Starting a new business is fun, exhilarating, and comes with the potential for immense success. Of course, it's also expensive. Cash running out, or the failure to get more capital, is often listed as the top reason why startups in the United States tend to fail.
Fortunately, capital investments or personal savings aren't the only opportunities to raise the funds needed for your startup to survive and thrive. Savvy founders know where to unearth tax credits that can help to reduce expenses and drive innovation.
These credits can change over time, and some can be difficult to find. So we've made it simple. As you build and grow your startup, consider these 5 tax credits as potential opportunities for your business.
As perhaps the biggest tax credit available to U.S. startups today, the research and development credit deserves top billing on this list. First introduced in 2015, eligible startups can use up to $250,000 in credits against their payroll liability every year.
The R&D tax credit is only available to startups that have generated revenue for less than five years, and have generated less than $5 million in annual revenue while not yet being profitable. Costs that can be claimed towards the R&D tax credit include developing new or improving existing products, processes, or services, trial and error processes, and science-related activities.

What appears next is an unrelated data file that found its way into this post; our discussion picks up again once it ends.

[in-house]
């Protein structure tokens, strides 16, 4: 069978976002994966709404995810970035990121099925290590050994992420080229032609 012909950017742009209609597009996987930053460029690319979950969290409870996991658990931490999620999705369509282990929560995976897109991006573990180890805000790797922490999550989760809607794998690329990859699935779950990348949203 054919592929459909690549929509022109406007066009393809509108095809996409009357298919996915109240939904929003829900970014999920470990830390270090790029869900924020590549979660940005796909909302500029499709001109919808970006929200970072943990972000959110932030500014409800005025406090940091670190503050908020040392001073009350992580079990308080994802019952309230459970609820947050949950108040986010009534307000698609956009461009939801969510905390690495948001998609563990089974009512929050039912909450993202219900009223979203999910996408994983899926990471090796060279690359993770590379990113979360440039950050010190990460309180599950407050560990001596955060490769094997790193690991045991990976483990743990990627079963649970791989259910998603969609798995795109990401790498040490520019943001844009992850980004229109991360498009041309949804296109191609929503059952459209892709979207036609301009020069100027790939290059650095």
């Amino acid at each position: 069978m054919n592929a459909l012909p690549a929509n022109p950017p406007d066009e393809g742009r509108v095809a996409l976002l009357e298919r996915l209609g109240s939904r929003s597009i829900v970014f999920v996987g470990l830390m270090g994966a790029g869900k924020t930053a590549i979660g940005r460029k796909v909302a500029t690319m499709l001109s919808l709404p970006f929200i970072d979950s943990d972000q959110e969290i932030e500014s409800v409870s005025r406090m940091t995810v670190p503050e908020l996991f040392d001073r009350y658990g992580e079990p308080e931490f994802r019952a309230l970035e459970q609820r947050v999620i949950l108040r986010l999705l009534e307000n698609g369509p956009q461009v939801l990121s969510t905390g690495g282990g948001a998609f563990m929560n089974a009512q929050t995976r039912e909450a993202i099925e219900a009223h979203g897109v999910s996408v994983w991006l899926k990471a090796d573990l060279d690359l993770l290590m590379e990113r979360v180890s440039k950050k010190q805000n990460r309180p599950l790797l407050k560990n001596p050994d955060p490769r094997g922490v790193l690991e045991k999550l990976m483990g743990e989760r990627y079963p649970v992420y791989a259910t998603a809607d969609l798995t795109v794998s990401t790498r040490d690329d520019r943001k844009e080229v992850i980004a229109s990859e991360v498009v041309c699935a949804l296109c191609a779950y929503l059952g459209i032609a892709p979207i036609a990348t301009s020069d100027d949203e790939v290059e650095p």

To receive the R&D startup tax credit, the IRS requires exact documentation of all activities related to the cost to be claimed. That includes payroll records for any employees involved in R&D, supplies and equipment and any third-party payments related to R&D, as well as the blueprints, patents, designs, and prototypes coming from the research process.
The federal health care tax credit for small businesses provides up to 50% of health care premiums to eligible businesses. It's designed to promote and encourage small businesses and startups to offer health care to their employees.
To become eligible, your startup should have fewer than 25 full-time equivalent employees, meaning their total hours should add up to less than the work hours of 25 full-time employees would take. Each employee for which you claim the credit should earn less than $56,000, and employees should be enrolled in a federal small business health plan.
Once those criteria are established, claiming the credit is fairly simple. Eligible employers simply need to complete the IRS Form 8941 to calculate their tax credits and provide the form as part of the income tax return.
As outlined by the IRS, startups can also benefit from offering their employees a qualifying retirement plan. More specifically, eligible businesses can claim up to $5,000 annually for up to three years when they start a company-wide retirement plan for their team.
Any startup is eligible for this credit as long as they have 100 or fewer employees, with at least one being a non-highly compensated employee. Finally, none of the employees for whom you claim the credit can have received a different type of retirement plan from your business.